Following the watershed ruling by the country’s Constitutional Court to grant the Atrato River rights in order to protect its biodiversity from logging and alluvial mining, the Minister of the Environment Luis Gilberto Murillo has announced that the country’s largest coastal freshwater lagoon, Ciénaga Grande de Santa Marta, should be included in Ramsar’s Montreux Record— a register of endangered wetlands.
According to the Minister, a commission of international experts have presented nine recommendations to the Ramsar Sectretariat protect this imperiled wetland whose survival depends on a delicate combination of fresh and salt water. By including the Ciénaga Grande in the register, the official believes that within five years, mangroves and swamps could recuperate, reversing the ecological destruction of the world’s largest coastal lagoon.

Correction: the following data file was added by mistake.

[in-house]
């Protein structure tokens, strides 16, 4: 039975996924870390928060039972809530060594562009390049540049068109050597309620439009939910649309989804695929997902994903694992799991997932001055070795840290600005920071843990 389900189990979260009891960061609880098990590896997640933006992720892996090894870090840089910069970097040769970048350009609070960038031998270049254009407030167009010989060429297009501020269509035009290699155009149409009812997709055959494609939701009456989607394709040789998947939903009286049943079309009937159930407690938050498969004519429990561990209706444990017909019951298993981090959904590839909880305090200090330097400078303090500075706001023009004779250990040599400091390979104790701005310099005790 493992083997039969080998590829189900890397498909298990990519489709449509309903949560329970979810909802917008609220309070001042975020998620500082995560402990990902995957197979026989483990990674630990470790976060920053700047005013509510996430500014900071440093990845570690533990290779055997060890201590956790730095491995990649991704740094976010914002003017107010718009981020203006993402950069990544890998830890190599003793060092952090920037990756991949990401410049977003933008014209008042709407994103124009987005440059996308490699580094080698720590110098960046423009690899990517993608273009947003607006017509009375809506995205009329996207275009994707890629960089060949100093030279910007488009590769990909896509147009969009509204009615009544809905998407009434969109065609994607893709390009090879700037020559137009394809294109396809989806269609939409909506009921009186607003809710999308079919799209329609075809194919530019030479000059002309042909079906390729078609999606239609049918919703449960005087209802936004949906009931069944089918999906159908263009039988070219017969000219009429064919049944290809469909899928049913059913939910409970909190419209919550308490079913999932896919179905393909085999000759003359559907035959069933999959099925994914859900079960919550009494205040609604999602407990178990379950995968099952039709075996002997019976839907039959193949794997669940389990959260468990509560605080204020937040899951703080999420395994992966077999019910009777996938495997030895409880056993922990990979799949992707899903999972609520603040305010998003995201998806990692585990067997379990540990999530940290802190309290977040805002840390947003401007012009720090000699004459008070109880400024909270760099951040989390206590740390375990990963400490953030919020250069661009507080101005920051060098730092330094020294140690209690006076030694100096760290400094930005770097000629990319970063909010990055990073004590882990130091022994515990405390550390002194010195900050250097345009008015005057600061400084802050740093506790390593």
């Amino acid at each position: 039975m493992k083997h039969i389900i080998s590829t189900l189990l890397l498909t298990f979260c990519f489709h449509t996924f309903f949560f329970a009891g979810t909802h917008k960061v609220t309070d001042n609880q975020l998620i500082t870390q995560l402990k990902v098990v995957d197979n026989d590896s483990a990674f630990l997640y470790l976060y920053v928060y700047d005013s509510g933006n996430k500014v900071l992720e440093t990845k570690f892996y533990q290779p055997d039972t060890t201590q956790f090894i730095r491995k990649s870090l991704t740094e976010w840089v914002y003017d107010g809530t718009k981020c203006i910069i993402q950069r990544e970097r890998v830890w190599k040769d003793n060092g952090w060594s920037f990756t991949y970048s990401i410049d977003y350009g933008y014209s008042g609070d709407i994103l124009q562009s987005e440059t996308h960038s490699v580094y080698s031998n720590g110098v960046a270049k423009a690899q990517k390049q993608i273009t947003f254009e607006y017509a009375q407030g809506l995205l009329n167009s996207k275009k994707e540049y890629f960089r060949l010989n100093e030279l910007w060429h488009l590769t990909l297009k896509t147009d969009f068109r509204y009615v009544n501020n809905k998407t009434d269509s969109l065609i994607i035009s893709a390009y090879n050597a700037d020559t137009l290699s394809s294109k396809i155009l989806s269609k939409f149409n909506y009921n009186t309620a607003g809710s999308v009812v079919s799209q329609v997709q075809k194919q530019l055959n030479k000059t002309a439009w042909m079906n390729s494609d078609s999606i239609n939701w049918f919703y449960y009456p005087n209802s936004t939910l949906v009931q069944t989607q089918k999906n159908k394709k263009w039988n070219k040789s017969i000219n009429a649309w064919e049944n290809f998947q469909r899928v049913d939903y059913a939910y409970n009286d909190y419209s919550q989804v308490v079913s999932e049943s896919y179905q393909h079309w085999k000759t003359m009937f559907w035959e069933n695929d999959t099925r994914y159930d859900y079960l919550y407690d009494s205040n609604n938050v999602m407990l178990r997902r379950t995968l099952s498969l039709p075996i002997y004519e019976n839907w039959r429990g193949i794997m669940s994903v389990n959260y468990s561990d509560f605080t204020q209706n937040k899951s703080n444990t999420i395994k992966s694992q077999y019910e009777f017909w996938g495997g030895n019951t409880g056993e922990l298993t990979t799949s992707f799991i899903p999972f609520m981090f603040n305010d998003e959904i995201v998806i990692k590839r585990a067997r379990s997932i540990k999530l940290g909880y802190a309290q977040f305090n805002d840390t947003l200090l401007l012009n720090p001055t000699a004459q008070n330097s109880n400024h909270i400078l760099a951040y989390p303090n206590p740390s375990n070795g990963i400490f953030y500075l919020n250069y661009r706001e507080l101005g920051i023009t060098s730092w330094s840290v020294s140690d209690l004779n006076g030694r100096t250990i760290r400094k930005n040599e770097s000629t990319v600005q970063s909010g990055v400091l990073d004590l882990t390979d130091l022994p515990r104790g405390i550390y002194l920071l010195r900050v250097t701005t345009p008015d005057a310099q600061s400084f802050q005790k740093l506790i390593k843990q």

Declared a National Park in 1977, the watershed of the Ciénaga Grande is home to unique species of fish, birds, mammals, reptiles and amphibians. Yet, expansion plans for the heavily transited Barranquilla to Ciénaga highway, and draining of swamps for cattle grazing have taken an environmental toll on one of the most important conservation sites in Colombia. Already listed under the Ramsar Convention as a Wetland of International Importance, by including this natural sanctuary in the Montreaux Record, other endangered wetlands, such as Isla Salamanca near Barranquilla, will also be protected, and an island that supports migratory sea and freshwater birds.